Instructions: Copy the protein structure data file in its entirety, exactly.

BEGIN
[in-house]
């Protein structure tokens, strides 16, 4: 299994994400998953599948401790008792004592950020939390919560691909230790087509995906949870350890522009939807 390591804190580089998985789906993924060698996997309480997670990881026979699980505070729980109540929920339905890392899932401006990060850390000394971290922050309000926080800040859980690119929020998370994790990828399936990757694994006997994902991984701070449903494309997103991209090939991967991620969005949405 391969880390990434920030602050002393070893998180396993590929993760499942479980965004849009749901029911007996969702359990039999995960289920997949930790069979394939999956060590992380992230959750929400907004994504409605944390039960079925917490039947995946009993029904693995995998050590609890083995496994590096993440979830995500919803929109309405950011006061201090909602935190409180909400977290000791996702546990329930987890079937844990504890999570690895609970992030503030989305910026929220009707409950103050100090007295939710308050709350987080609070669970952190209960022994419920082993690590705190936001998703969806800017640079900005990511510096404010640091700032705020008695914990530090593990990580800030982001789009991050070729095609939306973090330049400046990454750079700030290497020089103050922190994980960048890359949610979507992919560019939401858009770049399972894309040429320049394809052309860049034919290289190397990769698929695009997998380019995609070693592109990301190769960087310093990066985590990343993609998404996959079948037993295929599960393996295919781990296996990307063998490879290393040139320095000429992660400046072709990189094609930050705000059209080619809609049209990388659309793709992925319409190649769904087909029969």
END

[in-house]
């Protein structure tokens, strides 16, 4: 299994994400998953599948401790008792004592950020939390919560691909230790087509995906949870350890522009939807 390591804190580089998985789906993924060698996997309480997670990881026979699980505070729980109540929920339905890392899932401006990060850390000394971290922050309000926080800040859980690119929020998370994790990828399936990757694994006997994902991984701070449903494309997103991209090939991967991620969005949405 391969880390990434920030602050002393070893998180396993590929993760499942479980965004849009749901029911007996969702359990039999995960289920997949930790069979394939999956060590992380992230959750929400907004994504409605944390039960079925917490039947995946009993029904693995995998050590609890083995496994590096993440979830995500919803929109309405950011006061201090909602935190409180909400977290000791996702546990329930987890079937844990504890999570690895609970992030503030989305910026929220009707409950103050100090007295939710308050709350987080609070669970952190209960022994419920082993690590705190936001998703969806800017640079900005990511510096404010640091700032705020008695914990530090593990990580800030982001789009991050070729095609939306973090330049400046990454750079700030290497020089103050922190994980960048890359949610979507992919560019939401858009770049399972894309040429320049394809052309860049034919290289190397990769698929695009997998380019995609070693592109990301190769960087310093990066985590990343993609998404996959079948037993295929599960393996295919781990296996990307063998490879290393040139320095000429992660400046072709990189094609930050705000059209080619809609049209990388659309793709992925319409190649769904087909029969």